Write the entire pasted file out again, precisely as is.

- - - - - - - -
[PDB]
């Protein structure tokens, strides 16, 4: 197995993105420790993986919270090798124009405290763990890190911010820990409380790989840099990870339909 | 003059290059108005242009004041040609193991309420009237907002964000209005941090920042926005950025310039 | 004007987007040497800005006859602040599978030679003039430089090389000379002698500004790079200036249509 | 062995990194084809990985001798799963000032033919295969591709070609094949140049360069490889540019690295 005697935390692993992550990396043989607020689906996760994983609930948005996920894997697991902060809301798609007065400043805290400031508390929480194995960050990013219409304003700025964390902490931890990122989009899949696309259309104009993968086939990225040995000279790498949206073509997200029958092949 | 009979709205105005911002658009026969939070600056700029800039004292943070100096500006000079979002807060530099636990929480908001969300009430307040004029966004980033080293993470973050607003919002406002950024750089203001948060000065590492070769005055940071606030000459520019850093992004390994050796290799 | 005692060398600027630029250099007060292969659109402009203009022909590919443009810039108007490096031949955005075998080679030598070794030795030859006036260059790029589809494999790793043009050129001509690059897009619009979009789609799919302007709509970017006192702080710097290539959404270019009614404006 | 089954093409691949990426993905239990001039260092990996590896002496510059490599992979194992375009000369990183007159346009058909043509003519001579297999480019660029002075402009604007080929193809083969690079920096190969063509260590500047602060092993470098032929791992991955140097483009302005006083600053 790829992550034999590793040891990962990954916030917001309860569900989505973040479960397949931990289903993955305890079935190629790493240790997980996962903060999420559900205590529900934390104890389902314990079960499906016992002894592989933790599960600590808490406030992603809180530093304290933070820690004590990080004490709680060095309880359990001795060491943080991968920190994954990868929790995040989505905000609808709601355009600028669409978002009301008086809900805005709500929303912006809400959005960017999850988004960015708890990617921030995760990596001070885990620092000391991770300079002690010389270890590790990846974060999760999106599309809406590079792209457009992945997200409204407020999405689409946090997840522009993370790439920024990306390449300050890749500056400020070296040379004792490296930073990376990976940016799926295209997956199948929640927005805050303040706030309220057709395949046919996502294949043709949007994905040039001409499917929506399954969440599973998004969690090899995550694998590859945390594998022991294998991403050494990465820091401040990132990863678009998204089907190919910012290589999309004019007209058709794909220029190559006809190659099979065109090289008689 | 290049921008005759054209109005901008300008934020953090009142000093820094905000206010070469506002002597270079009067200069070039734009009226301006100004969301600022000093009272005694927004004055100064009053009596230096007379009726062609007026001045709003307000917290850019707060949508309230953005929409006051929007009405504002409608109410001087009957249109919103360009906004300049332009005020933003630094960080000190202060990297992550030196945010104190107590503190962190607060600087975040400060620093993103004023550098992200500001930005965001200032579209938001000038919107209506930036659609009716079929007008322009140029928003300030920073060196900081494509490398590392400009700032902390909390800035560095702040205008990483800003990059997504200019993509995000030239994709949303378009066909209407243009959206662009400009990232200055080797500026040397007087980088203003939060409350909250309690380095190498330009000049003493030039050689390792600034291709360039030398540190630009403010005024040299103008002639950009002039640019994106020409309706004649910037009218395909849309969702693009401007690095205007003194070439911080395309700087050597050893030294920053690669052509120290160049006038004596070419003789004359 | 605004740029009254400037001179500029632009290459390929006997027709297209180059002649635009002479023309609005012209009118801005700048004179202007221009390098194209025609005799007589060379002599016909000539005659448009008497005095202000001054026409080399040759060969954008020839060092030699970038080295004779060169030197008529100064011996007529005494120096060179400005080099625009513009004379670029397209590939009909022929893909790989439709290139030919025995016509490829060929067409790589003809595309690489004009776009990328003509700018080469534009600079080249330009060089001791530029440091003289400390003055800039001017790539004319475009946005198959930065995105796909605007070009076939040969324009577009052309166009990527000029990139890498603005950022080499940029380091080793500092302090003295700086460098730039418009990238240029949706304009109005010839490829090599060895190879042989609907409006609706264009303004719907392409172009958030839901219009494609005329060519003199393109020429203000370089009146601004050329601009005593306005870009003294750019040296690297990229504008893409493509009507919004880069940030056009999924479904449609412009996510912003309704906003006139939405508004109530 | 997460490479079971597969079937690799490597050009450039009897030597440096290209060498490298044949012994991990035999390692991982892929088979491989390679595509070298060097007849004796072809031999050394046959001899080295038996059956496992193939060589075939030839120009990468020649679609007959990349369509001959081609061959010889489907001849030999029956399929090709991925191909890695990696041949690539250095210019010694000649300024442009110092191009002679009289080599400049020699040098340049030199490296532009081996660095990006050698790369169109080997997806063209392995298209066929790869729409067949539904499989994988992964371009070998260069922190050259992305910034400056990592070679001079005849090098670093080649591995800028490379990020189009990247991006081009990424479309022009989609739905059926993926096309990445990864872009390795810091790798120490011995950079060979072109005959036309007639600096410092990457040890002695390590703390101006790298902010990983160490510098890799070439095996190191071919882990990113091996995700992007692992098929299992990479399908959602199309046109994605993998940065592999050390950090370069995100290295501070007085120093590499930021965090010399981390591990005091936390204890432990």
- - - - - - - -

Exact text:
[PDB]
């Protein structure tokens, strides 16, 4: 197995993105420790993986919270090798124009405290763990890190911010820990409380790989840099990870339909 | 003059290059108005242009004041040609193991309420009237907002964000209005941090920042926005950025310039 | 004007987007040497800005006859602040599978030679003039430089090389000379002698500004790079200036249509 | 062995990194084809990985001798799963000032033919295969591709070609094949140049360069490889540019690295 005697935390692993992550990396043989607020689906996760994983609930948005996920894997697991902060809301798609007065400043805290400031508390929480194995960050990013219409304003700025964390902490931890990122989009899949696309259309104009993968086939990225040995000279790498949206073509997200029958092949 | 009979709205105005911002658009026969939070600056700029800039004292943070100096500006000079979002807060530099636990929480908001969300009430307040004029966004980033080293993470973050607003919002406002950024750089203001948060000065590492070769005055940071606030000459520019850093992004390994050796290799 | 005692060398600027630029250099007060292969659109402009203009022909590919443009810039108007490096031949955005075998080679030598070794030795030859006036260059790029589809494999790793043009050129001509690059897009619009979009789609799919302007709509970017006192702080710097290539959404270019009614404006 | 089954093409691949990426993905239990001039260092990996590896002496510059490599992979194992375009000369990183007159346009058909043509003519001579297999480019660029002075402009604007080929193809083969690079920096190969063509260590500047602060092993470098032929791992991955140097483009302005006083600053 790829992550034999590793040891990962990954916030917001309860569900989505973040479960397949931990289903993955305890079935190629790493240790997980996962903060999420559900205590529900934390104890389902314990079960499906016992002894592989933790599960600590808490406030992603809180530093304290933070820690004590990080004490709680060095309880359990001795060491943080991968920190994954990868929790995040989505905000609808709601355009600028669409978002009301008086809900805005709500929303912006809400959005960017999850988004960015708890990617921030995760990596001070885990620092000391991770300079002690010389270890590790990846974060999760999106599309809406590079792209457009992945997200409204407020999405689409946090997840522009993370790439920024990306390449300050890749500056400020070296040379004792490296930073990376990976940016799926295209997956199948929640927005805050303040706030309220057709395949046919996502294949043709949007994905040039001409499917929506399954969440599973998004969690090899995550694998590859945390594998022991294998991403050494990465820091401040990132990863678009998204089907190919910012290589999309004019007209058709794909220029190559006809190659099979065109090289008689 | 290049921008005759054209109005901008300008934020953090009142000093820094905000206010070469506002002597270079009067200069070039734009009226301006100004969301600022000093009272005694927004004055100064009053009596230096007379009726062609007026001045709003307000917290850019707060949508309230953005929409006051929007009405504002409608109410001087009957249109919103360009906004300049332009005020933003630094960080000190202060990297992550030196945010104190107590503190962190607060600087975040400060620093993103004023550098992200500001930005965001200032579209938001000038919107209506930036659609009716079929007008322009140029928003300030920073060196900081494509490398590392400009700032902390909390800035560095702040205008990483800003990059997504200019993509995000030239994709949303378009066909209407243009959206662009400009990232200055080797500026040397007087980088203003939060409350909250309690380095190498330009000049003493030039050689390792600034291709360039030398540190630009403010005024040299103008002639950009002039640019994106020409309706004649910037009218395909849309969702693009401007690095205007003194070439911080395309700087050597050893030294920053690669052509120290160049006038004596070419003789004359 | 605004740029009254400037001179500029632009290459390929006997027709297209180059002649635009002479023309609005012209009118801005700048004179202007221009390098194209025609005799007589060379002599016909000539005659448009008497005095202000001054026409080399040759060969954008020839060092030699970038080295004779060169030197008529100064011996007529005494120096060179400005080099625009513009004379670029397209590939009909022929893909790989439709290139030919025995016509490829060929067409790589003809595309690489004009776009990328003509700018080469534009600079080249330009060089001791530029440091003289400390003055800039001017790539004319475009946005198959930065995105796909605007070009076939040969324009577009052309166009990527000029990139890498603005950022080499940029380091080793500092302090003295700086460098730039418009990238240029949706304009109005010839490829090599060895190879042989609907409006609706264009303004719907392409172009958030839901219009494609005329060519003199393109020429203000370089009146601004050329601009005593306005870009003294750019040296690297990229504008893409493509009507919004880069940030056009999924479904449609412009996510912003309704906003006139939405508004109530 | 997460490479079971597969079937690799490597050009450039009897030597440096290209060498490298044949012994991990035999390692991982892929088979491989390679595509070298060097007849004796072809031999050394046959001899080295038996059956496992193939060589075939030839120009990468020649679609007959990349369509001959081609061959010889489907001849030999029956399929090709991925191909890695990696041949690539250095210019010694000649300024442009110092191009002679009289080599400049020699040098340049030199490296532009081996660095990006050698790369169109080997997806063209392995298209066929790869729409067949539904499989994988992964371009070998260069922190050259992305910034400056990592070679001079005849090098670093080649591995800028490379990020189009990247991006081009990424479309022009989609739905059926993926096309990445990864872009390795810091790798120490011995950079060979072109005959036309007639600096410092990457040890002695390590703390101006790298902010990983160490510098890799070439095996190191071919882990990113091996995700992007692992098929299992990479399908959602199309046109994605993998940065592999050390950090370069995100290295501070007085120093590499930021965090010399981390591990005091936390204890432990």